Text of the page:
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On July 29 Patti Smith and her band got on the stage of the Macerata Sferisterio, an ancient open air theater located in the central part of Italy and dating back to 1823, to give attendees a performance they will hardly forget.
In a concert organized by Ponderosa Music&Art in collaboration with Ja.La Media Activities, Smith and her band took the stage in an enchanting atmosphere, with delicate lights enhancing the powerful presence of the Sferisterio Theater, which served as a frame to the evening. The audience let the excitement flow, and after only a few words of greeting by the rock singer, the music started.
Two guitars, one bass and a drum set, all played magnificently, supported Patti Smith’s profound and warm voice, which embraced the audience leading people to a special emotional place, like only a real priestess of music can do. Touching several shades of sound, Smith proposed her art rock with a taste of blues along with some of her proto-punk and punk, creating a harmonic ensemble of astonishing music.
Although everything Smith sings, does and says has a rebellious touch in it, she was able to express the rebellion and the raw power characterizing her with unbelievable grace and elegance. The priestess of rock let her positive energy flow towards the audience, being able to transmit positivity and serenity with her presence even beyond her music.
Peculiar emotions ran through the night, due not only to the music played, but also to some special moments Smith created during the performance. She played a tribute to Amy Winehouse, who died two years ago at the end of July. She then went on with a much personal tribute: being July 29 the birthday of her late father, she decided to celebrate it with a performance. After explaining she would listen to a lot of Opera with her father when she was a child, she started singing, with a sweet Italian pronunciation, an extract from Giacomo Puccini’s Opera, ending it with an emotional “Happy Birthday Daddy.”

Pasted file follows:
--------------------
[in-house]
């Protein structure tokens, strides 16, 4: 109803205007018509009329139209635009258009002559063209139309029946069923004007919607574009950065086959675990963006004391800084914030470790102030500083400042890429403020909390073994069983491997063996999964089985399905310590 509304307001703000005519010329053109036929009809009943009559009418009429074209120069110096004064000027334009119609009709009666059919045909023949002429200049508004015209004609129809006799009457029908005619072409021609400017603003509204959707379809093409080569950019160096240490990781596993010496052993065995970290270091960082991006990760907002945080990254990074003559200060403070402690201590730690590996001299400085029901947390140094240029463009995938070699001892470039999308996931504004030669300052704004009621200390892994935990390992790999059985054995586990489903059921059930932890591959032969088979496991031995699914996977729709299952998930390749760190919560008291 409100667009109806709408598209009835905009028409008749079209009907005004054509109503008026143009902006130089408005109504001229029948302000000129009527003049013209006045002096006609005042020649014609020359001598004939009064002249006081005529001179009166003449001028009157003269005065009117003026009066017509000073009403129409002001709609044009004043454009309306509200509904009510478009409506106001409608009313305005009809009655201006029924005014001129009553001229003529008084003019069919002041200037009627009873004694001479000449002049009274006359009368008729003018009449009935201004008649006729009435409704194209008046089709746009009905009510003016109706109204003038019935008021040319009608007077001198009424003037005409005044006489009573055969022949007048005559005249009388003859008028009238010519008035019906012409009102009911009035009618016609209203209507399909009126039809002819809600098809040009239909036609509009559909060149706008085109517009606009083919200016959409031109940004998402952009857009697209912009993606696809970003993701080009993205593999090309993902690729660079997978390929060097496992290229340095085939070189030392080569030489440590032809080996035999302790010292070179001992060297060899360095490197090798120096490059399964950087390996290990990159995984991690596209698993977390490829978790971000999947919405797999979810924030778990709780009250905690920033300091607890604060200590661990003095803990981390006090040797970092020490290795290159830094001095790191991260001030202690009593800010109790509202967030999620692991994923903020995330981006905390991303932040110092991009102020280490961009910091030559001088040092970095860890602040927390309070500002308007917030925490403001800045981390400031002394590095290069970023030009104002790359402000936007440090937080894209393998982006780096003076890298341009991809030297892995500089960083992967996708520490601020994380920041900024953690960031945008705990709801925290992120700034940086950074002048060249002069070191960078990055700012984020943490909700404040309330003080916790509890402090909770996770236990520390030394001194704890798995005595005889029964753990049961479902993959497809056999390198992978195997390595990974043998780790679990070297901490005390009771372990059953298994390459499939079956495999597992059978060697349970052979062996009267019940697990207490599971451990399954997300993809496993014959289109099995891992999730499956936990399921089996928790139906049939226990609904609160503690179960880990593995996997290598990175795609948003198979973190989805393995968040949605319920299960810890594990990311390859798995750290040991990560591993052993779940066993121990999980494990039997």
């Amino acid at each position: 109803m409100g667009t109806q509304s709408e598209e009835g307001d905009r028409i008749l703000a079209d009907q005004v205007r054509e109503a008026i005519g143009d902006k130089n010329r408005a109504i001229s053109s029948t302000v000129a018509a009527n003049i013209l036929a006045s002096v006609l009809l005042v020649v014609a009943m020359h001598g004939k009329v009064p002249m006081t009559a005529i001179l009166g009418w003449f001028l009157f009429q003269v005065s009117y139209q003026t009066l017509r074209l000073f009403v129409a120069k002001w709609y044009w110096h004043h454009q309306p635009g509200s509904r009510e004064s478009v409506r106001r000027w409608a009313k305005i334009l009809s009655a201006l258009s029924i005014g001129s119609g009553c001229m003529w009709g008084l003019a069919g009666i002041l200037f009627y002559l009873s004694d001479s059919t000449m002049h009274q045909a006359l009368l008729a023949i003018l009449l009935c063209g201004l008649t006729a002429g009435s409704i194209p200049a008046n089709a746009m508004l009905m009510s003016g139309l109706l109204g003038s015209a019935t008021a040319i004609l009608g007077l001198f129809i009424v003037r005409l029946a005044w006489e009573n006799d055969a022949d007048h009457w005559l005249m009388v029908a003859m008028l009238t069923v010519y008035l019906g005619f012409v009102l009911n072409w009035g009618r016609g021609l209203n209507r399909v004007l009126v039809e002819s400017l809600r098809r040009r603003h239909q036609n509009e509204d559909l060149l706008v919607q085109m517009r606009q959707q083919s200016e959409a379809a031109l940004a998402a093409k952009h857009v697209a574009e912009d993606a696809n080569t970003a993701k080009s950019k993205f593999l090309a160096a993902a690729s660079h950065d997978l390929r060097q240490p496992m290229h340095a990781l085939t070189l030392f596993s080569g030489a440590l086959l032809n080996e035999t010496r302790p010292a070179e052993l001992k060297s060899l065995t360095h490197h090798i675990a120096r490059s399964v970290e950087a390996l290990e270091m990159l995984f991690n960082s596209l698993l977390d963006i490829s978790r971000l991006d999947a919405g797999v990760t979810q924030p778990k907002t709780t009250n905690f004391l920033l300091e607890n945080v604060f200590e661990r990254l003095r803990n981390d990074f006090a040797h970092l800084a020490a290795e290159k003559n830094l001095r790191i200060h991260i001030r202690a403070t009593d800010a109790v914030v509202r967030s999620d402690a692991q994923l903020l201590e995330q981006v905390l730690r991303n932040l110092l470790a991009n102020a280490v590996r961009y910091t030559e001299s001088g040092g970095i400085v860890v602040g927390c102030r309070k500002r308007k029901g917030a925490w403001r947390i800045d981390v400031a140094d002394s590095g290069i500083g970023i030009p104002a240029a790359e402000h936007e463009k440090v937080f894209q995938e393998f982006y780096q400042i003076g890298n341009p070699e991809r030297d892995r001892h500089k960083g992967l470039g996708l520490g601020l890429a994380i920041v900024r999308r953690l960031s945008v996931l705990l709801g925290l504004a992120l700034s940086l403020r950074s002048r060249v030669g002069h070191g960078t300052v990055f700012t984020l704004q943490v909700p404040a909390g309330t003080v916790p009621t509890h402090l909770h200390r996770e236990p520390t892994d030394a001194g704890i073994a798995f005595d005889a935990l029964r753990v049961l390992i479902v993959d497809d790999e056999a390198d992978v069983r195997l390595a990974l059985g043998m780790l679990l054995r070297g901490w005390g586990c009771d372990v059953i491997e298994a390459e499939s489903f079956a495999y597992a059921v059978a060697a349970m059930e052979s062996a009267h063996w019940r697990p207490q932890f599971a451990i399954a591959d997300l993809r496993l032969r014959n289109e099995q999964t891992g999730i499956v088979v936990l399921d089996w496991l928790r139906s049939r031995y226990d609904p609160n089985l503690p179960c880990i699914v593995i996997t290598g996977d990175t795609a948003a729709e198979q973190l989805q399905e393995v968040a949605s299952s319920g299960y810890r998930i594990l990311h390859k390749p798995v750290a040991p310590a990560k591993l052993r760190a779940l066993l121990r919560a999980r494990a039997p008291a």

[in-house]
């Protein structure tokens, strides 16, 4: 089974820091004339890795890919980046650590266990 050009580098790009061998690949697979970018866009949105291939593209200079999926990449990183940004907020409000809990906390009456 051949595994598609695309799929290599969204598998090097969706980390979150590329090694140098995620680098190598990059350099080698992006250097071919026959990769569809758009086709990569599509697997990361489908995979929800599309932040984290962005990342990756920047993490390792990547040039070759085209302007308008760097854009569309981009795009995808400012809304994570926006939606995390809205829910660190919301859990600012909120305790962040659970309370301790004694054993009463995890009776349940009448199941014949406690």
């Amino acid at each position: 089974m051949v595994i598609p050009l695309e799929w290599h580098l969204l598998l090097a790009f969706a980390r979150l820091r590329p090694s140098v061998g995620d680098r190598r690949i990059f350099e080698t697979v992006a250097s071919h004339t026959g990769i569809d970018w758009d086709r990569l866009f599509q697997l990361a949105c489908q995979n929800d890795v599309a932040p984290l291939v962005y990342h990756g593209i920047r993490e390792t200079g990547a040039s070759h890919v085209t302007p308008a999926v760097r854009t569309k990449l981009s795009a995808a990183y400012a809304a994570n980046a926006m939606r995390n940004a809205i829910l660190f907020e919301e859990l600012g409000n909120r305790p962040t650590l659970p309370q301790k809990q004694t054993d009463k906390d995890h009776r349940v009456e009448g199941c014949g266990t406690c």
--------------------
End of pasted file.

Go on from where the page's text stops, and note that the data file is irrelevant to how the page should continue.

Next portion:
Later on, during the concert, she played a song celebrating the anniversary of Giuseppe Verdi, another Italian composer, born two hundred years ago. The setting was particularly adequate, since the Macerata Sferisterio is well known for its Opera festival.
During the entire concert, Patti Smith took any chance to incite people in the audience to reach a better state of living, being free and able to love. The union created from the stage was clearly not enough for her, who decided to get down, walking and dancing through the people and greeting attendees. Meanwhile on stage, some serious rock and roll was going on, with the band’s members showing their many talents.
Although it was a sitting concert, many people started standing up as the concert’s tempo was growing. A peak of the night was most certainly the notorious track ‘Because the Night,’ where energy started growing to then explode during songs like ‘Gloria’ and ‘People Have the Power.’ Patti Smith and her band surely do not offer a concert through which one can easily sit. Standing up, jumping, shaking and dancing become, at a point of the concert, a necessity. Patti Smith and her band close the night covering The Who’s ‘My Generation,’ with Smith inciting people to save our earth, for us and our children, leaving with a message of positivity and hope for the future.
The concert was a performance only those who have lived rock and roll all of their lives are able to give. A music lesson for everybody, and an astonishing portrait of a wonderful woman.
Photo Courtesy of Phil King